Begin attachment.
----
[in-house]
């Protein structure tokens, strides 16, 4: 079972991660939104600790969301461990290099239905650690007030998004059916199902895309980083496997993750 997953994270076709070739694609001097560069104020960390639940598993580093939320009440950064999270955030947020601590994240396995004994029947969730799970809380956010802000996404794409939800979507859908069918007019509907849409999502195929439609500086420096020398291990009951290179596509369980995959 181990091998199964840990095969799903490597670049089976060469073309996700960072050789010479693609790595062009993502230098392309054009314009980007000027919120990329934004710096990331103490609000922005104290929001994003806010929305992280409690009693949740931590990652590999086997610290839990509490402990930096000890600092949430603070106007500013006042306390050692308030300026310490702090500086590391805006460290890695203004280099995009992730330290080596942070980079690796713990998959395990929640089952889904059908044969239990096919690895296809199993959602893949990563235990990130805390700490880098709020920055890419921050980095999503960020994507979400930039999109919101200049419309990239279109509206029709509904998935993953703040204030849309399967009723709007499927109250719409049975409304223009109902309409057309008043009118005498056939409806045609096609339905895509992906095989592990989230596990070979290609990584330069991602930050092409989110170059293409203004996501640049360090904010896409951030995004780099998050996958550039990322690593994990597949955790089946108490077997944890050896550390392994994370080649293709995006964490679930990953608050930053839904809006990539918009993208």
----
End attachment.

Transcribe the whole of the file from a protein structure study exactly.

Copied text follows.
[in-house]
């Protein structure tokens, strides 16, 4: 079972991660939104600790969301461990290099239905650690007030998004059916199902895309980083496997993750 997953994270076709070739694609001097560069104020960390639940598993580093939320009440950064999270955030947020601590994240396995004994029947969730799970809380956010802000996404794409939800979507859908069918007019509907849409999502195929439609500086420096020398291990009951290179596509369980995959 181990091998199964840990095969799903490597670049089976060469073309996700960072050789010479693609790595062009993502230098392309054009314009980007000027919120990329934004710096990331103490609000922005104290929001994003806010929305992280409690009693949740931590990652590999086997610290839990509490402990930096000890600092949430603070106007500013006042306390050692308030300026310490702090500086590391805006460290890695203004280099995009992730330290080596942070980079690796713990998959395990929640089952889904059908044969239990096919690895296809199993959602893949990563235990990130805390700490880098709020920055890419921050980095999503960020994507979400930039999109919101200049419309990239279109509206029709509904998935993953703040204030849309399967009723709007499927109250719409049975409304223009109902309409057309008043009118005498056939409806045609096609339905895509992906095989592990989230596990070979290609990584330069991602930050092409989110170059293409203004996501640049360090904010896409951030995004780099998050996958550039990322690593994990597949955790089946108490077997944890050896550390392994994370080649293709995006964490679930990953608050930053839904809006990539918009993208």